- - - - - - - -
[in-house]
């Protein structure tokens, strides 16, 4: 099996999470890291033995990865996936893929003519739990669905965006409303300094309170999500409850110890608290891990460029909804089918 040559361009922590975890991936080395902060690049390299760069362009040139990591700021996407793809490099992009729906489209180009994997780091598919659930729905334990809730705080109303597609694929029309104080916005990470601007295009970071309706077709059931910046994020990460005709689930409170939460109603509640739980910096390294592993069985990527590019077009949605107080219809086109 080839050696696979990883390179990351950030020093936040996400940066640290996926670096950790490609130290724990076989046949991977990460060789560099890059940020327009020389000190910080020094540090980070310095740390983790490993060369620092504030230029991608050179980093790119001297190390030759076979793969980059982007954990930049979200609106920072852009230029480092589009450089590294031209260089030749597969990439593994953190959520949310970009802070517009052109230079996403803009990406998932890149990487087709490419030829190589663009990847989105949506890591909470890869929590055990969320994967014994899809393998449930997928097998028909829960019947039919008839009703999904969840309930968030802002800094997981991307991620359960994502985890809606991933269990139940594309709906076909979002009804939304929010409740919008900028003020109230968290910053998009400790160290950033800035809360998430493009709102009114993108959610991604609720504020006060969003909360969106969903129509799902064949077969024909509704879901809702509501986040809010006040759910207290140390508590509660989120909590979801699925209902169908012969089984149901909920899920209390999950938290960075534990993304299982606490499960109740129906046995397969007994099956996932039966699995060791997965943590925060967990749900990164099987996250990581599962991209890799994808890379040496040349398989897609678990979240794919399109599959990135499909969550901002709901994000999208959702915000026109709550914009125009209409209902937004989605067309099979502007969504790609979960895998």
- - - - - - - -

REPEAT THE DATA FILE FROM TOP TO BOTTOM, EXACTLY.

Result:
[in-house]
């Protein structure tokens, strides 16, 4: 099996999470890291033995990865996936893929003519739990669905965006409303300094309170999500409850110890608290891990460029909804089918 040559361009922590975890991936080395902060690049390299760069362009040139990591700021996407793809490099992009729906489209180009994997780091598919659930729905334990809730705080109303597609694929029309104080916005990470601007295009970071309706077709059931910046994020990460005709689930409170939460109603509640739980910096390294592993069985990527590019077009949605107080219809086109 080839050696696979990883390179990351950030020093936040996400940066640290996926670096950790490609130290724990076989046949991977990460060789560099890059940020327009020389000190910080020094540090980070310095740390983790490993060369620092504030230029991608050179980093790119001297190390030759076979793969980059982007954990930049979200609106920072852009230029480092589009450089590294031209260089030749597969990439593994953190959520949310970009802070517009052109230079996403803009990406998932890149990487087709490419030829190589663009990847989105949506890591909470890869929590055990969320994967014994899809393998449930997928097998028909829960019947039919008839009703999904969840309930968030802002800094997981991307991620359960994502985890809606991933269990139940594309709906076909979002009804939304929010409740919008900028003020109230968290910053998009400790160290950033800035809360998430493009709102009114993108959610991604609720504020006060969003909360969106969903129509799902064949077969024909509704879901809702509501986040809010006040759910207290140390508590509660989120909590979801699925209902169908012969089984149901909920899920209390999950938290960075534990993304299982606490499960109740129906046995397969007994099956996932039966699995060791997965943590925060967990749900990164099987996250990581599962991209890799994808890379040496040349398989897609678990979240794919399109599959990135499909969550901002709901994000999208959702915000026109709550914009125009209409209902937004989605067309099979502007969504790609979960895998």